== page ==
Big thanks to Ian McC who has organised this gathering for donkey's years and tried to keep us in order. He's trying to find an alternative old git to volunteer to take-over.  All the best Ian.


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Photo credits to various chums as usual as I didn't take many.

Walking a bottle of malt up Lochnagar

Sept 23rd 2018

Our local distillery is the grandly titled Royal Lochnagar and it's near neighbours happen to own 50,000 acres of scottish moorland all around Loch Muick.  On that land stands the grand old man of Lochnagar which is a wonderful looking munro (height 1155m) that has a commanding stance over the corrie and looking east over Deeside.

I happened to have bought a special bottle of said distillery product as a present for my brother, and it seemed a fitting challenge to take it to the summit of the Lochnagar mountain before actually wrapping it up and passing it on.  The weather fluctuated into autumn so picking a suitable day was tricky but in the end, Sunday looked good.  A bit cooler now but mainly dry and the biting wind had died off for a day.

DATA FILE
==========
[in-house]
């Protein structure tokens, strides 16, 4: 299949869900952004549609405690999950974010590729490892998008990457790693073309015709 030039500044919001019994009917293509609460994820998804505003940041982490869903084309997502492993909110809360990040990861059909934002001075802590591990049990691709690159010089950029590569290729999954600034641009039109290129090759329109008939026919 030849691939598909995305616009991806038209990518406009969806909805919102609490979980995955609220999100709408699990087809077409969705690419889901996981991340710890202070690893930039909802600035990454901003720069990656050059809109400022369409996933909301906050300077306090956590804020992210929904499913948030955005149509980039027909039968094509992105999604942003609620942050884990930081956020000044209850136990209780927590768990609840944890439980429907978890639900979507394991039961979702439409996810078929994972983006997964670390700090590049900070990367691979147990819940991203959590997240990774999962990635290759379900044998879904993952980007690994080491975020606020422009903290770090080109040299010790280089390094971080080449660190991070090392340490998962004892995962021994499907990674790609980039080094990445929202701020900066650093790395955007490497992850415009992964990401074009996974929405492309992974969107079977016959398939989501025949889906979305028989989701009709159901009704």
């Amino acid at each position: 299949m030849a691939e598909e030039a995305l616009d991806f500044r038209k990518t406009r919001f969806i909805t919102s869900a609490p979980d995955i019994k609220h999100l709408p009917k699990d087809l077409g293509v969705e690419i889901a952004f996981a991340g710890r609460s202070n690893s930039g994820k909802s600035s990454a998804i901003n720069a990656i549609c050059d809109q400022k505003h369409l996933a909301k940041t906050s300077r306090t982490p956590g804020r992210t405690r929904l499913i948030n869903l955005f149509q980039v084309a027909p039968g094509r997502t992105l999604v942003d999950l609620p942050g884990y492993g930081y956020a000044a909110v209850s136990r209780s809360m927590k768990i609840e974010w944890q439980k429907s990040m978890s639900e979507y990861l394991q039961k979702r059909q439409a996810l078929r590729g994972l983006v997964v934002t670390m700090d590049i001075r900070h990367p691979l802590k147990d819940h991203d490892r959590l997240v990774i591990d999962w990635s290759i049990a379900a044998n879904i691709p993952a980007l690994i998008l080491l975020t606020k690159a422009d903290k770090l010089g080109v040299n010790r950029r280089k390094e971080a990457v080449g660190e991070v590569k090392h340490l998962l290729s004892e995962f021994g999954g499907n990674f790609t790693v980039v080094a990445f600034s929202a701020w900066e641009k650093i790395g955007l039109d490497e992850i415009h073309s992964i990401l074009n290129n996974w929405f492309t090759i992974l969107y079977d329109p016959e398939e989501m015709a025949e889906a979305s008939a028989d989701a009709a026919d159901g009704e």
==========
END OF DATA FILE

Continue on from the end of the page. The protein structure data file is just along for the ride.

Quick start from Spittal of Glen Muick and up through Allt na Gubhsaich, past Meikle Pap and on up to the shoulder.  A tremendous view down in to the corrie opens up here.  Four other lads were on the ascent route including one dressed as "Thor" (complete with mighty hammer).  The boulder field makes going difficult and I'm glad I've never tried to bring my mountain bike this way.

Anyway, up to the summit and some time to chinwag with Thor and others.  Sun was out some of the time so quite pleasant but still gusty.  Challenge over as a splendid new/unopened bottle of single malt had made it to the summit.








Back down the waterfall path and eyeing up the rock slides there for some of my nuttier kayaking buddies who just might run them. Geese overhead flying in formation and the odd black grouse squawking out of the heather were the only wildlife to see.  Beautiful colours though in the grasses and the moorland.